SCS . . The Solution

scs_logoSo What’s SCS all about?  Well firstly I should point out that this article is not intended to be a manual for the SCS program and will not tell you all you need to know about it.  I thoroughly recommend that you visit the SCS site and forum to find out more.

What I would like to share with you is the way that SCS can be used in a music/band context as opposed to theatrical productions . . . however, these two different aspects are of course often intertwined (typically in musicals where music and SFX are combined).  I’ll use one of my productions, the ‘Forever Everly’ Everly Brothers tribute show, as an example. The show has been designed to run either:
a) as a two-piece (Don & Phil Everly) with full recorded backtrack backing, or
b) with live guitar, bass and drums, with the addition of only some elements included in the backtrack (but it’s great to have a pre-recorded track just sitting there on the night your lead guitarist decides to go awol).

Assuming you have the rest of your PA/Lighting sorted out, the equipment required to run this is:
1)  a laptop computer with SCS installed (SCS can only be run on Windows at present),
2)  an Audio/MIDI interface capable of outputting the number of audio tracks you wish to have individual mixing/monitoring control over,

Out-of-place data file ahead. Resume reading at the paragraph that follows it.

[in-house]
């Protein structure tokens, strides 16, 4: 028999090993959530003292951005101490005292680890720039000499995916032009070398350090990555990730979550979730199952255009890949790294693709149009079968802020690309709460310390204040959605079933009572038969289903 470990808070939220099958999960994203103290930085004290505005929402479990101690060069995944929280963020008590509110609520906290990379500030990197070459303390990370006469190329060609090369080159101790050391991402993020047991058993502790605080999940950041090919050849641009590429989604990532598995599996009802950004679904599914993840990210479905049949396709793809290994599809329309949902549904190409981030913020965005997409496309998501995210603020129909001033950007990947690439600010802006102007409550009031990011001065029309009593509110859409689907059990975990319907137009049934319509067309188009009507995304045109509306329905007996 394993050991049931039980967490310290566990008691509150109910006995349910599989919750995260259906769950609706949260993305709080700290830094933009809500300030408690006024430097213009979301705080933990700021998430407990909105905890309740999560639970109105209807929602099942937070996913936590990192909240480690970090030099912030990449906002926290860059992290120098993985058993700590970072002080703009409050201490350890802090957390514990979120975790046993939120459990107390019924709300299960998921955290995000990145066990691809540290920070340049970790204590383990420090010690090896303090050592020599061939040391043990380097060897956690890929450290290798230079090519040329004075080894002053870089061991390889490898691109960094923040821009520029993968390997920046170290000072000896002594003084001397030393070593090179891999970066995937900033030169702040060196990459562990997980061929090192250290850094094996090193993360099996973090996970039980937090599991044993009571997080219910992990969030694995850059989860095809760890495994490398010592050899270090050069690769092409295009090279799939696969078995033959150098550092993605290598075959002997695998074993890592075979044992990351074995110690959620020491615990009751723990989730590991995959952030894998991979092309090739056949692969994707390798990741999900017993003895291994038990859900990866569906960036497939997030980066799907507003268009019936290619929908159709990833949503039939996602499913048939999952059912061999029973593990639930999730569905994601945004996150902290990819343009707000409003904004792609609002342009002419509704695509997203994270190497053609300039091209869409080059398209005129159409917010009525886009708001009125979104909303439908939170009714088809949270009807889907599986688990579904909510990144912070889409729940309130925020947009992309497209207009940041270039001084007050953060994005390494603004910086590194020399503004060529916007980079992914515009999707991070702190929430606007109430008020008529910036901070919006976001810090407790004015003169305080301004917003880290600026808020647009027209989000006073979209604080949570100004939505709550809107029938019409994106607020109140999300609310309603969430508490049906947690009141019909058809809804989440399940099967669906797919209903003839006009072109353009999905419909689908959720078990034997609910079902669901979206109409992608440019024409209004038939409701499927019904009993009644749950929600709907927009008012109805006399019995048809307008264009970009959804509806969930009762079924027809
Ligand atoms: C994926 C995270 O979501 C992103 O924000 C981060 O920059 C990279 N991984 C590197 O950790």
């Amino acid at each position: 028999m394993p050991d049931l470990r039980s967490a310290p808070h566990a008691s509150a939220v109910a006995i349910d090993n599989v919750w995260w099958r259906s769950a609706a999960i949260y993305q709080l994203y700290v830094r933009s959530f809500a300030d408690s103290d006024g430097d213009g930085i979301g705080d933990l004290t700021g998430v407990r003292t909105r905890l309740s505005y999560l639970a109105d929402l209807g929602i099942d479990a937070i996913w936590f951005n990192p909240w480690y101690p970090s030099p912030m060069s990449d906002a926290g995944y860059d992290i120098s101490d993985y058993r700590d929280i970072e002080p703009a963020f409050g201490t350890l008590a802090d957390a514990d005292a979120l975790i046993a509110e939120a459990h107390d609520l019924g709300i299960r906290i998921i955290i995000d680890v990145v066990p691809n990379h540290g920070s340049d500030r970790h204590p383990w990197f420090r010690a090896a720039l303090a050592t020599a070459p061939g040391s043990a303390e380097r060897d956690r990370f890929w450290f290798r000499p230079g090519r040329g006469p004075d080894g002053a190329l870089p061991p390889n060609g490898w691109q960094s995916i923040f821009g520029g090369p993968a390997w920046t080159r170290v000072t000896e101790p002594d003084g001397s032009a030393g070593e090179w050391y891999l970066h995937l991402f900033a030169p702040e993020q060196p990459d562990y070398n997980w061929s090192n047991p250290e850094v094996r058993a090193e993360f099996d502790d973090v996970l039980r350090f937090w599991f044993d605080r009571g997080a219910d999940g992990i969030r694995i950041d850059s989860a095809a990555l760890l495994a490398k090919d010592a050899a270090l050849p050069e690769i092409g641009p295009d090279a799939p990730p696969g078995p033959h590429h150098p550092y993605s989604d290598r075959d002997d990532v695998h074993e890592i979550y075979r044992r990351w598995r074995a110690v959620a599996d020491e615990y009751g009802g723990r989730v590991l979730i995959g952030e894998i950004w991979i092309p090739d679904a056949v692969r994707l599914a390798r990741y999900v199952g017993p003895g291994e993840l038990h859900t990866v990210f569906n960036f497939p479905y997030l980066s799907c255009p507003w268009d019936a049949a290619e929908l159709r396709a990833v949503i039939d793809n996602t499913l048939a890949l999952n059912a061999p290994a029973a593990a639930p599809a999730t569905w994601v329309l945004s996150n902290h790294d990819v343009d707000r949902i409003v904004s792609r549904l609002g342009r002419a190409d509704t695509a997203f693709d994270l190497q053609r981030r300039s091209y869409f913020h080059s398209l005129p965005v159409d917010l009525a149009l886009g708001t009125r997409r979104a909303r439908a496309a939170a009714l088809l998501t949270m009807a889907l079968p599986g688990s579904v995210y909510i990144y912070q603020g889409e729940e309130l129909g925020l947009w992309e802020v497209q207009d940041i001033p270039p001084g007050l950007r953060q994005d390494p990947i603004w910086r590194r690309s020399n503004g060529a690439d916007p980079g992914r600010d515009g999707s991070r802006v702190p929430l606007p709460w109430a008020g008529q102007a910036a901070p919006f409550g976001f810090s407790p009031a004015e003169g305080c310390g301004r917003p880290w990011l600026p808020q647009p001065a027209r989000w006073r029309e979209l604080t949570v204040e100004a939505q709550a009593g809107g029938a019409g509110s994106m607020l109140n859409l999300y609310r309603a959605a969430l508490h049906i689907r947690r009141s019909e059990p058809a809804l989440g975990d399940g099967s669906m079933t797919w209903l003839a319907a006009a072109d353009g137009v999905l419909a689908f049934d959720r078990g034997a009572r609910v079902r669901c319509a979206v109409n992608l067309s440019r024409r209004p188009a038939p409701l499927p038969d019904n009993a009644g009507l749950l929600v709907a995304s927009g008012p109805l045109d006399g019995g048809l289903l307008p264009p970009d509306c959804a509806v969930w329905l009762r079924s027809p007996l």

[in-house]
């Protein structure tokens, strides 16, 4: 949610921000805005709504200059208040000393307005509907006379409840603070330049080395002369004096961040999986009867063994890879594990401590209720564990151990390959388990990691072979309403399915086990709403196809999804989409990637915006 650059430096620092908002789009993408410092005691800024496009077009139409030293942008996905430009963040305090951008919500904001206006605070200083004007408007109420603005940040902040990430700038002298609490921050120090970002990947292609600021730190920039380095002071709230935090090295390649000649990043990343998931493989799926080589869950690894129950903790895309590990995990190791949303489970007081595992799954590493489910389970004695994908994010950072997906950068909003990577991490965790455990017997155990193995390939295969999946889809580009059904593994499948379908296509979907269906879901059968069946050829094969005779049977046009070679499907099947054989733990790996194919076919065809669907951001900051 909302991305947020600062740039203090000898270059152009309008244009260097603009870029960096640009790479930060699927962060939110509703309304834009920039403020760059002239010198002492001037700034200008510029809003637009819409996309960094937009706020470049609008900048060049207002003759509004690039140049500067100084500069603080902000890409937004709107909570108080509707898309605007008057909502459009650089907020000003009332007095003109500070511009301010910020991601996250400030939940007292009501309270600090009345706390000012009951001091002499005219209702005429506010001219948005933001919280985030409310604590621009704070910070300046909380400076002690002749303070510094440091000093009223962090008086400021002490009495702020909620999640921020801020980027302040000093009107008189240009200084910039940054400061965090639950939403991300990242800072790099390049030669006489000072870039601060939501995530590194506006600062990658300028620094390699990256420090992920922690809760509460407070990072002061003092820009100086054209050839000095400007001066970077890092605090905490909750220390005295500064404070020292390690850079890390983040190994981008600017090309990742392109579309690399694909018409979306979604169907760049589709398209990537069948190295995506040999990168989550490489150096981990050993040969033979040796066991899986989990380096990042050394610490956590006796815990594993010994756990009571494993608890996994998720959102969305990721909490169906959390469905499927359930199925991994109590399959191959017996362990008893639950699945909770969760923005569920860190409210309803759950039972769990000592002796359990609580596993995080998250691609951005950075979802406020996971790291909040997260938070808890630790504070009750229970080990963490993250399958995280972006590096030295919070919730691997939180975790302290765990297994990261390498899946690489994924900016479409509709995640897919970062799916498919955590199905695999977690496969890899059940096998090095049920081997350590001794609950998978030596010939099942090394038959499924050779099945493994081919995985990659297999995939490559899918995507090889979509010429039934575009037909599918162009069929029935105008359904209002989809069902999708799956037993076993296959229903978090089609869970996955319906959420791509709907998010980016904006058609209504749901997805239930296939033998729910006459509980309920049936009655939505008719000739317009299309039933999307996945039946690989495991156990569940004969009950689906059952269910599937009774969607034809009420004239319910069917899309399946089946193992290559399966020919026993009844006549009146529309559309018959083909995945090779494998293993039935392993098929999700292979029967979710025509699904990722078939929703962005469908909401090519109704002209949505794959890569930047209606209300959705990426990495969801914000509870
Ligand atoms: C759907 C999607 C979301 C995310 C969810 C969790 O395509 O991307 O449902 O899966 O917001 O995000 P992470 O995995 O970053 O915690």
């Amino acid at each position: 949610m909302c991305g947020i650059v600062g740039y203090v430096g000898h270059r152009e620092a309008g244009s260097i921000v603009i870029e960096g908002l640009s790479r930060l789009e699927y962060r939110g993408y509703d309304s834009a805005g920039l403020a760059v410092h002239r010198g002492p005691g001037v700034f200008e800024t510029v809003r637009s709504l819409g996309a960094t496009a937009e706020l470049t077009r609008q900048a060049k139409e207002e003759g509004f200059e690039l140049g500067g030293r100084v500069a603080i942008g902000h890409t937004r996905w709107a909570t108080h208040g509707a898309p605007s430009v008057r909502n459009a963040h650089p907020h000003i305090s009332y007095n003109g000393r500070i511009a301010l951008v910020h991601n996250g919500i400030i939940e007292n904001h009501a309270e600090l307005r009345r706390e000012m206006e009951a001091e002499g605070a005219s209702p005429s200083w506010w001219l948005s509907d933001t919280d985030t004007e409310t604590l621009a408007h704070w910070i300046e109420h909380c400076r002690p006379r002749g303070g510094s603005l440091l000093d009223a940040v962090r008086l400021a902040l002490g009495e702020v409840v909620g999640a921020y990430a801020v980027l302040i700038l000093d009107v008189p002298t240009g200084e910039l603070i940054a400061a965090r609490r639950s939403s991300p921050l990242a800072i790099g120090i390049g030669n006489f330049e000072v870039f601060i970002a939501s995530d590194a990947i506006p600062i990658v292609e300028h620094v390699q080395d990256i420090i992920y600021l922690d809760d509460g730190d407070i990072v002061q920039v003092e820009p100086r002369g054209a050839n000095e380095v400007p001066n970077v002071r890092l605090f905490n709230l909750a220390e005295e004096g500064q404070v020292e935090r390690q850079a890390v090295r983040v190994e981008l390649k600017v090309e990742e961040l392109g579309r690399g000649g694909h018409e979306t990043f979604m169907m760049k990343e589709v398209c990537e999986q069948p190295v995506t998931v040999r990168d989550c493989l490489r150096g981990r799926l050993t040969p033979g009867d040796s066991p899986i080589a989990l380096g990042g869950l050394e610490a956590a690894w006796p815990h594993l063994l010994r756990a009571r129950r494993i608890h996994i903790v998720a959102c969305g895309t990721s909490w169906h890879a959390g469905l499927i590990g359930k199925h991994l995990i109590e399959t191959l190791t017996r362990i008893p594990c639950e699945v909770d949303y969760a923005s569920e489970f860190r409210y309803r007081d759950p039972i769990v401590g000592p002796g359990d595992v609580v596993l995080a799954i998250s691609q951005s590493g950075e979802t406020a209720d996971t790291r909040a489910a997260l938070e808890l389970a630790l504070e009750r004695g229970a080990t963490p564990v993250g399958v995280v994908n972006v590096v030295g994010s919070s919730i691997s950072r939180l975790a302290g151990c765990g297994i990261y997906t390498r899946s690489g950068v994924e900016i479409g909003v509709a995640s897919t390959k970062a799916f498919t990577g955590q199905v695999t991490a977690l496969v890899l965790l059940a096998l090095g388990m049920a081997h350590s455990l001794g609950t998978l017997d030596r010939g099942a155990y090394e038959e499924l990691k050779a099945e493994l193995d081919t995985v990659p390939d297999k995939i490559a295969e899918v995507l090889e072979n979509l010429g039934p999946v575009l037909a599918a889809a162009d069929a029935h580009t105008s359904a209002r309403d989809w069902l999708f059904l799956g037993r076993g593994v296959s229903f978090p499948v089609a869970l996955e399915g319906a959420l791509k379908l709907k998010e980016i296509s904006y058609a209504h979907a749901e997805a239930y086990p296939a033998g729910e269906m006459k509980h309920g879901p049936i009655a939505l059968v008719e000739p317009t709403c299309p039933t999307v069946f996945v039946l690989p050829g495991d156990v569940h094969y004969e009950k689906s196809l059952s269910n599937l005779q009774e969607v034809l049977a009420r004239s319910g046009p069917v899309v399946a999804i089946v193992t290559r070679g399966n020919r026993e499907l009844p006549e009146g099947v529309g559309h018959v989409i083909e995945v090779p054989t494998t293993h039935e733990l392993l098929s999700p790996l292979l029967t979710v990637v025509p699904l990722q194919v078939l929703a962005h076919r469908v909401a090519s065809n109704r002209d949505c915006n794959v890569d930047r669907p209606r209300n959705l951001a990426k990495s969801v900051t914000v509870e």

3)  all necessary USB/Firewire, audio and MIDI cables to connect your computer, interface, mixer and other MIDI devices, and
4)  probably in-ear monitoring (IEM).

AUDIO
I’m currently running 10 tracks of audio, a MIDI file and a video file/image file at any one time. This could easily be increased with the inclusion of an audio interface device with more outputs or indeed an additional device . . . SCS will support this.

The configuration in this particular case is as follows :-
AudioTracks 1 & 2 Stereo . . . I call ‘OTHER’ as that consists of anything that’s not on any other track (strings, brass, keyboard etc…).
Tracks 3 & 4 Stereo . . . ‘LEAD GUITAR’.
Tracks 5 & 6 Stereo . . . ‘DRUMS’.
Track 7 Mono . . . ‘BASS’.
Track 8 Mono . . . ‘CLICK’.
Tracks 9 & 10 Stereo . . . ‘BACK-UP’ (I’ll tell you what that is if you ask really nicely) When the band is playing with us we only use the ‘OTHER’ and ‘CLICK’ tracks.

SCS - Editor (Device Manager Display)

The ‘Device Manager’ configuration – showing the audio output set-up

MIDI